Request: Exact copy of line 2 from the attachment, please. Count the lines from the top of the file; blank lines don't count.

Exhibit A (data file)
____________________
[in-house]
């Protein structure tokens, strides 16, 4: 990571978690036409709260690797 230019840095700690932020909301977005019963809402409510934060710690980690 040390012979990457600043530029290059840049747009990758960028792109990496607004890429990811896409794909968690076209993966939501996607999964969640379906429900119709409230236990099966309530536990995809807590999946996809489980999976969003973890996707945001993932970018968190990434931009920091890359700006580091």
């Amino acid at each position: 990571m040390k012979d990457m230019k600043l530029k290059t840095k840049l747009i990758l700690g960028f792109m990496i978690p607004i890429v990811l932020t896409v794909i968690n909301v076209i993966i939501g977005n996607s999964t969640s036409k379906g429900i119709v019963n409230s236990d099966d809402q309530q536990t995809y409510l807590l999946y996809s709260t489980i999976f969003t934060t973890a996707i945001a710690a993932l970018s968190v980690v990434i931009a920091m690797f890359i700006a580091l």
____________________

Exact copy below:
């Protein structure tokens, strides 16, 4: 990571978690036409709260690797 230019840095700690932020909301977005019963809402409510934060710690980690 040390012979990457600043530029290059840049747009990758960028792109990496607004890429990811896409794909968690076209993966939501996607999964969640379906429900119709409230236990099966309530536990995809807590999946996809489980999976969003973890996707945001993932970018968190990434931009920091890359700006580091």